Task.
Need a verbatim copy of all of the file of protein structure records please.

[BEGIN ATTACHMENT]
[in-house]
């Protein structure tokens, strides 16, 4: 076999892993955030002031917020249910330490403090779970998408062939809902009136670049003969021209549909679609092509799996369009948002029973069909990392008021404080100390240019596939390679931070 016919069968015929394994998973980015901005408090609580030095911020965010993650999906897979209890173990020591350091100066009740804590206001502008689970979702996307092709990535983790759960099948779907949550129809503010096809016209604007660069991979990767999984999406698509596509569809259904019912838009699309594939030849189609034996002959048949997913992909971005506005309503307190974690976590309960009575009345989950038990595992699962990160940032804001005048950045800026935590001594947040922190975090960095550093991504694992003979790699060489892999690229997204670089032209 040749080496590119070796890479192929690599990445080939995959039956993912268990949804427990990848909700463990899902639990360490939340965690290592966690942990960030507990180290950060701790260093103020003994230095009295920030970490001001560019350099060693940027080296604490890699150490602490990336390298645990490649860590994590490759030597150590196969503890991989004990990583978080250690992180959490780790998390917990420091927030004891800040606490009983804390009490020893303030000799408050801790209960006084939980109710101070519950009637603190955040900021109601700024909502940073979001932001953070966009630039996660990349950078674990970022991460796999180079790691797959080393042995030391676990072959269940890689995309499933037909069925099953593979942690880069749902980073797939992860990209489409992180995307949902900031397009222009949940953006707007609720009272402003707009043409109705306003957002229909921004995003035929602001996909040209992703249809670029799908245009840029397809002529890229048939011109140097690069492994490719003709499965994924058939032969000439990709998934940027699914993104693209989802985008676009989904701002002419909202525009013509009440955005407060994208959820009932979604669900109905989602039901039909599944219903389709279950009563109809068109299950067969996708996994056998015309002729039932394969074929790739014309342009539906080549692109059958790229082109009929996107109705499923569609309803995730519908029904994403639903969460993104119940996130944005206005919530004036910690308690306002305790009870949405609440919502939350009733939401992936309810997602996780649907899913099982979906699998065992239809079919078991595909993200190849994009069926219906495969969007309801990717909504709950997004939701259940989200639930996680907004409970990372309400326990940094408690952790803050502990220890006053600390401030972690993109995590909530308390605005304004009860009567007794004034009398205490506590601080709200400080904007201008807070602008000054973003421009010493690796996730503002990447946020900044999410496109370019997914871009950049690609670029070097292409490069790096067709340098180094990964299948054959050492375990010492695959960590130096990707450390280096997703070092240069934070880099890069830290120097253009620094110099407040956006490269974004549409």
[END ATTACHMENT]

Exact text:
[in-house]
């Protein structure tokens, strides 16, 4: 076999892993955030002031917020249910330490403090779970998408062939809902009136670049003969021209549909679609092509799996369009948002029973069909990392008021404080100390240019596939390679931070 016919069968015929394994998973980015901005408090609580030095911020965010993650999906897979209890173990020591350091100066009740804590206001502008689970979702996307092709990535983790759960099948779907949550129809503010096809016209604007660069991979990767999984999406698509596509569809259904019912838009699309594939030849189609034996002959048949997913992909971005506005309503307190974690976590309960009575009345989950038990595992699962990160940032804001005048950045800026935590001594947040922190975090960095550093991504694992003979790699060489892999690229997204670089032209 040749080496590119070796890479192929690599990445080939995959039956993912268990949804427990990848909700463990899902639990360490939340965690290592966690942990960030507990180290950060701790260093103020003994230095009295920030970490001001560019350099060693940027080296604490890699150490602490990336390298645990490649860590994590490759030597150590196969503890991989004990990583978080250690992180959490780790998390917990420091927030004891800040606490009983804390009490020893303030000799408050801790209960006084939980109710101070519950009637603190955040900021109601700024909502940073979001932001953070966009630039996660990349950078674990970022991460796999180079790691797959080393042995030391676990072959269940890689995309499933037909069925099953593979942690880069749902980073797939992860990209489409992180995307949902900031397009222009949940953006707007609720009272402003707009043409109705306003957002229909921004995003035929602001996909040209992703249809670029799908245009840029397809002529890229048939011109140097690069492994490719003709499965994924058939032969000439990709998934940027699914993104693209989802985008676009989904701002002419909202525009013509009440955005407060994208959820009932979604669900109905989602039901039909599944219903389709279950009563109809068109299950067969996708996994056998015309002729039932394969074929790739014309342009539906080549692109059958790229082109009929996107109705499923569609309803995730519908029904994403639903969460993104119940996130944005206005919530004036910690308690306002305790009870949405609440919502939350009733939401992936309810997602996780649907899913099982979906699998065992239809079919078991595909993200190849994009069926219906495969969007309801990717909504709950997004939701259940989200639930996680907004409970990372309400326990940094408690952790803050502990220890006053600390401030972690993109995590909530308390605005304004009860009567007794004034009398205490506590601080709200400080904007201008807070602008000054973003421009010493690796996730503002990447946020900044999410496109370019997914871009950049690609670029070097292409490069790096067709340098180094990964299948054959050492375990010492695959960590130096990707450390280096997703070092240069934070880099890069830290120097253009620094110099407040956006490269974004549409």